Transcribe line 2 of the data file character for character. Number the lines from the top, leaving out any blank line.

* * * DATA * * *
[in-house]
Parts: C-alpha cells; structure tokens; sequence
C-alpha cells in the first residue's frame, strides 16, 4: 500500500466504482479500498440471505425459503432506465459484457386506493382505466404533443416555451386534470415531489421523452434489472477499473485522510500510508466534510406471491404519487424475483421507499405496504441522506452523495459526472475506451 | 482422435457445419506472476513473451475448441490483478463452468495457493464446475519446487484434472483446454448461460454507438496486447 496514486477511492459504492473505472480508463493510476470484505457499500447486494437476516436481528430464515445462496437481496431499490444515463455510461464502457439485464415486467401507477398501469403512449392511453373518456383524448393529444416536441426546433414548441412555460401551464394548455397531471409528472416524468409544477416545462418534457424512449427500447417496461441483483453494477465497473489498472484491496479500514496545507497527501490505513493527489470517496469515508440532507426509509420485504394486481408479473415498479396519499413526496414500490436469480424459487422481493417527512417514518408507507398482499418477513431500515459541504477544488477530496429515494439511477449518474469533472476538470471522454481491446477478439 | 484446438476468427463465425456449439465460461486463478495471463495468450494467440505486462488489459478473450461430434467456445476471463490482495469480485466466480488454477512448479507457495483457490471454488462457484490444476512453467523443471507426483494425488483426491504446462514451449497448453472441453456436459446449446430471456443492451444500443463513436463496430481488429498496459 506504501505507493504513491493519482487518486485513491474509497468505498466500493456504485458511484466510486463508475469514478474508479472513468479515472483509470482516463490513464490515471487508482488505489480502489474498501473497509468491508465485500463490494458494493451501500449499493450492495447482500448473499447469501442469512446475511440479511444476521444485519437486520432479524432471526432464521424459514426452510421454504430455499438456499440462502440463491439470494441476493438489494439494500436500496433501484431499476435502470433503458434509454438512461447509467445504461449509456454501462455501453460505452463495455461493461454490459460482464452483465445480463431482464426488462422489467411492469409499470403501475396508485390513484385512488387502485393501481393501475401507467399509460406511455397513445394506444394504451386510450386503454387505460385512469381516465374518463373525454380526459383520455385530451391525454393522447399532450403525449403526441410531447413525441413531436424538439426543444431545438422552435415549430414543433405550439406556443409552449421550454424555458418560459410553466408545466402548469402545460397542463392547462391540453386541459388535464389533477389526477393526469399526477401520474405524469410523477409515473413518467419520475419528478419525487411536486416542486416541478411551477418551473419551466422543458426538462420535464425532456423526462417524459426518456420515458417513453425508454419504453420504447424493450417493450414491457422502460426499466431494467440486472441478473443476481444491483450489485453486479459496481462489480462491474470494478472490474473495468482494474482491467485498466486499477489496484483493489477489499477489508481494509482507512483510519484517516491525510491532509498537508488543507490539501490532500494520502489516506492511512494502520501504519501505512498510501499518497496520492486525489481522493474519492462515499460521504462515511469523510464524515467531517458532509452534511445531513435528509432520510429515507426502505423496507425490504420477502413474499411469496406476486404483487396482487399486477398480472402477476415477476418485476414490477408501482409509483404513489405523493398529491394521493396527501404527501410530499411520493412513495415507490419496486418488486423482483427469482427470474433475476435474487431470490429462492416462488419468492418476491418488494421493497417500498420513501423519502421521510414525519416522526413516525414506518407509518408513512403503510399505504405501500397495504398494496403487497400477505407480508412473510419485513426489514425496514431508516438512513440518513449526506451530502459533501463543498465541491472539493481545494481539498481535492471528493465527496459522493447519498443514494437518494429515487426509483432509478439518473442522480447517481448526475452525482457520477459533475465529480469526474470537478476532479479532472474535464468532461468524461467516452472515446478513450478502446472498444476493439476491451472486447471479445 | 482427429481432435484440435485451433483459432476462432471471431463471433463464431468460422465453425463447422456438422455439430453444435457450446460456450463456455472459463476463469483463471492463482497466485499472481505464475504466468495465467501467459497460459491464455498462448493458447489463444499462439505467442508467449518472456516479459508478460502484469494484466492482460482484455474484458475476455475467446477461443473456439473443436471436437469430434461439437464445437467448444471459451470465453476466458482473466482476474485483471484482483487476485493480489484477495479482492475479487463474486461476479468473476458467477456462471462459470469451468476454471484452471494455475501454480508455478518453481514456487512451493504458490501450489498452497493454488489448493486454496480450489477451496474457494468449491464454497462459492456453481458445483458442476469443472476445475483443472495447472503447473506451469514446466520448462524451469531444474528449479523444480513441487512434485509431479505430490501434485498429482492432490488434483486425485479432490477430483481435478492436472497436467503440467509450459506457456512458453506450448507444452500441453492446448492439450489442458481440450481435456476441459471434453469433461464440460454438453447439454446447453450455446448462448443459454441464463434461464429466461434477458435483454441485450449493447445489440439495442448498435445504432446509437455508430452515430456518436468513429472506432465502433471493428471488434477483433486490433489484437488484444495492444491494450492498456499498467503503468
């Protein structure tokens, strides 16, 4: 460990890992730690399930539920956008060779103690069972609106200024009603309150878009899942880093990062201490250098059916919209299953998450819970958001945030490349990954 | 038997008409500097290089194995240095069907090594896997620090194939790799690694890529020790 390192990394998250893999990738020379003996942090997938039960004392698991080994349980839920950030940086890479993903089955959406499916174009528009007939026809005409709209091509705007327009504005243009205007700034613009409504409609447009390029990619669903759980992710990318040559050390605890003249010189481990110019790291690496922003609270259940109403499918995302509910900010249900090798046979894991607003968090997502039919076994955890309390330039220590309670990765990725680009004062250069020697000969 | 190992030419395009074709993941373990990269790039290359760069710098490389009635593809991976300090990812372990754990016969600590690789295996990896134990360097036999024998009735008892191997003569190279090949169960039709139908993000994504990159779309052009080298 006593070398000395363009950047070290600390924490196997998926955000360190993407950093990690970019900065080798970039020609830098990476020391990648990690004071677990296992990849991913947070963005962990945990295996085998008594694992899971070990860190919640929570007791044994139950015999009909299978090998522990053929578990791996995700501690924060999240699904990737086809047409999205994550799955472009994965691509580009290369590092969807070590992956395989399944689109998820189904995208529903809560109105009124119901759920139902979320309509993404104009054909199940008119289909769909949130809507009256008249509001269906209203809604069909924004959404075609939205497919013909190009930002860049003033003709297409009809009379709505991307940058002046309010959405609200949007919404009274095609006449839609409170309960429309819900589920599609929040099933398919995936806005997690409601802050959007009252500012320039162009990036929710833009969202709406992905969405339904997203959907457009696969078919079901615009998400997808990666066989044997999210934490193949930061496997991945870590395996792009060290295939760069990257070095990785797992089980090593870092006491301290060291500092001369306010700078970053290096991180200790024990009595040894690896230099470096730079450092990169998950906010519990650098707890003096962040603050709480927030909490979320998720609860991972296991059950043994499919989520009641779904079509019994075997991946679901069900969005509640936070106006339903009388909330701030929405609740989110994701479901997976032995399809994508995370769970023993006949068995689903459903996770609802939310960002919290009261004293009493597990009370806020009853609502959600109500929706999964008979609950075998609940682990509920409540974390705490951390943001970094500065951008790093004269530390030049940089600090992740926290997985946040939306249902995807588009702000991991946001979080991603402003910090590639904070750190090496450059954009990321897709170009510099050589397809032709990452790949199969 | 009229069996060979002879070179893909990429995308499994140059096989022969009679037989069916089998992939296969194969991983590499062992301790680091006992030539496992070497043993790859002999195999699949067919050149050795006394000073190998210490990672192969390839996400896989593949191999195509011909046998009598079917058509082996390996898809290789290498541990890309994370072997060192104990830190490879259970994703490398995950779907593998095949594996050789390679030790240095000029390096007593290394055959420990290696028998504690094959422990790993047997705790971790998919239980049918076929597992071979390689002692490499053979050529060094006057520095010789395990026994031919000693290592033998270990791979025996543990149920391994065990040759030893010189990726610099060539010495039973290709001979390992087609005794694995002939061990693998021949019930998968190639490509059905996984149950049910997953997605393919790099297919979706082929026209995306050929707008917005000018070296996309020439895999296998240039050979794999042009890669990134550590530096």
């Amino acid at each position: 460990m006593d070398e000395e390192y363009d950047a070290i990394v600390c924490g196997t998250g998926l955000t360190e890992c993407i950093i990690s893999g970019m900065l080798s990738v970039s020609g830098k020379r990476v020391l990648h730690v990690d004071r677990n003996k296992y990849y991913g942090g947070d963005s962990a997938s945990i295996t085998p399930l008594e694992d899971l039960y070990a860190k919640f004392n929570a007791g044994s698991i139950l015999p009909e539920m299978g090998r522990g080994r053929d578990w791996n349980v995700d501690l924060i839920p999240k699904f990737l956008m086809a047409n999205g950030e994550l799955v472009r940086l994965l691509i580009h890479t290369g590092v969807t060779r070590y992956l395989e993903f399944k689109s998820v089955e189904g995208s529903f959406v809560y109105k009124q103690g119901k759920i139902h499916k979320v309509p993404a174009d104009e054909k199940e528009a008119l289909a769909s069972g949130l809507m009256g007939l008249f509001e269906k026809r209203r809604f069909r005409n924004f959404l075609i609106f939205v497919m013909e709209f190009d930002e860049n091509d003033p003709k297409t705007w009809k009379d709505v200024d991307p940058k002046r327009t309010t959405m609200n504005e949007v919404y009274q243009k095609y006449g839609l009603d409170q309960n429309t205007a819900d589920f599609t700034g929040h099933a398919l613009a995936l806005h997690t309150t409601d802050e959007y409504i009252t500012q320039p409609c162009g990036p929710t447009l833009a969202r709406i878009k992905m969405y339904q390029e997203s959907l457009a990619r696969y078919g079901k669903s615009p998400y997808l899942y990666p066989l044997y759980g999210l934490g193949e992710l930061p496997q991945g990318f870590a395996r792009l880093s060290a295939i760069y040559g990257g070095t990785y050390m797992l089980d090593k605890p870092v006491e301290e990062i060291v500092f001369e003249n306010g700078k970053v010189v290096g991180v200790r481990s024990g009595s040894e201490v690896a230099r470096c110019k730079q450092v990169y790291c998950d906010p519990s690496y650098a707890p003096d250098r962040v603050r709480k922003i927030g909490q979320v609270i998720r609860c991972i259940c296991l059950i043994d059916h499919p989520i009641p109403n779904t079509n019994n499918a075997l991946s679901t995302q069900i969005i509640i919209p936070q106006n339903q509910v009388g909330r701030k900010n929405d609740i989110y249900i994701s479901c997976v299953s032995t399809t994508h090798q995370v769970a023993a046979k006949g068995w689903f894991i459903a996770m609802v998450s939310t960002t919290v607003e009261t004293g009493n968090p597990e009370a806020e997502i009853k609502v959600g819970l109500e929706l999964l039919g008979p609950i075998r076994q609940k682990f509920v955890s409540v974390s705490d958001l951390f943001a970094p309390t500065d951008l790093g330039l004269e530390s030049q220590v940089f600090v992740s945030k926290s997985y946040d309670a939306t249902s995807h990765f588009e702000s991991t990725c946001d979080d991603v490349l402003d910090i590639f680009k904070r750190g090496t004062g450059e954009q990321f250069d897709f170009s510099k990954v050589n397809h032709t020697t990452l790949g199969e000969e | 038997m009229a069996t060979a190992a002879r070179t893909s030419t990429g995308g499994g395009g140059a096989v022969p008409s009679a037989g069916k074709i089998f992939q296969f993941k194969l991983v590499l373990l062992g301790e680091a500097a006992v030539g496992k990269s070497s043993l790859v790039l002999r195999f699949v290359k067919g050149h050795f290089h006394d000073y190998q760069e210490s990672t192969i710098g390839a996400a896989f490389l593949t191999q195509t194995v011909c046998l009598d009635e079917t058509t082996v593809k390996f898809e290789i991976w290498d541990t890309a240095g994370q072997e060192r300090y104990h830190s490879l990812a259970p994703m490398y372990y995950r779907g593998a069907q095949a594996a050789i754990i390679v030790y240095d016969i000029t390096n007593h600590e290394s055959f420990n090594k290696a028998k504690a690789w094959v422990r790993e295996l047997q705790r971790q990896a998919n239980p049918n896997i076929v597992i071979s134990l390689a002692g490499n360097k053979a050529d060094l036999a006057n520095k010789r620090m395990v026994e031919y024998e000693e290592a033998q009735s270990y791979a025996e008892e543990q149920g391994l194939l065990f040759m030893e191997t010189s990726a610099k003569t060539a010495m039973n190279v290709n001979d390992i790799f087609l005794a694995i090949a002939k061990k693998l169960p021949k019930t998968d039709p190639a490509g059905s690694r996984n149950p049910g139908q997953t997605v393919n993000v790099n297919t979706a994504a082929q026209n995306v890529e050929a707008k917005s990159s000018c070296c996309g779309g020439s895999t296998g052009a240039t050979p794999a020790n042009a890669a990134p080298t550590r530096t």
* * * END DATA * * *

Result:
Parts: C-alpha cells; structure tokens; sequence